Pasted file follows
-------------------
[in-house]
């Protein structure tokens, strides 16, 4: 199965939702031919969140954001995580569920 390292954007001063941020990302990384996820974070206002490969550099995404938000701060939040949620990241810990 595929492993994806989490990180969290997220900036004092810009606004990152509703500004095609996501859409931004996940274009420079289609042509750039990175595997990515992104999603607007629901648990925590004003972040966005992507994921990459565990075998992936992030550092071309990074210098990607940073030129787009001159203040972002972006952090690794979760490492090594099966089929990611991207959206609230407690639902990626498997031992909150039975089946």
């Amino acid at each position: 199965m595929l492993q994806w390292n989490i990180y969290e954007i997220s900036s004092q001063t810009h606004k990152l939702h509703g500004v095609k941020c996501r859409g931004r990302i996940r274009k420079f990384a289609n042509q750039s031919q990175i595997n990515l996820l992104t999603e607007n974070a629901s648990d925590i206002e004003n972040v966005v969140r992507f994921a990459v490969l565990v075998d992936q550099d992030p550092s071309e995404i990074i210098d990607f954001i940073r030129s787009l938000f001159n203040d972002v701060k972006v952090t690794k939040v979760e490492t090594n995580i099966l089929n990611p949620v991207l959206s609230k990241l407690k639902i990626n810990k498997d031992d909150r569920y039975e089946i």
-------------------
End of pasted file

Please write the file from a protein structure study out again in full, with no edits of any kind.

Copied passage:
[in-house]
């Protein structure tokens, strides 16, 4: 199965939702031919969140954001995580569920 390292954007001063941020990302990384996820974070206002490969550099995404938000701060939040949620990241810990 595929492993994806989490990180969290997220900036004092810009606004990152509703500004095609996501859409931004996940274009420079289609042509750039990175595997990515992104999603607007629901648990925590004003972040966005992507994921990459565990075998992936992030550092071309990074210098990607940073030129787009001159203040972002972006952090690794979760490492090594099966089929990611991207959206609230407690639902990626498997031992909150039975089946």
């Amino acid at each position: 199965m595929l492993q994806w390292n989490i990180y969290e954007i997220s900036s004092q001063t810009h606004k990152l939702h509703g500004v095609k941020c996501r859409g931004r990302i996940r274009k420079f990384a289609n042509q750039s031919q990175i595997n990515l996820l992104t999603e607007n974070a629901s648990d925590i206002e004003n972040v966005v969140r992507f994921a990459v490969l565990v075998d992936q550099d992030p550092s071309e995404i990074i210098d990607f954001i940073r030129s787009l938000f001159n203040d972002v701060k972006v952090t690794k939040v979760e490492t090594n995580i099966l089929n990611p949620v991207l959206s609230k990241l407690k639902i990626n810990k498997d031992d909150r569920y039975e089946i």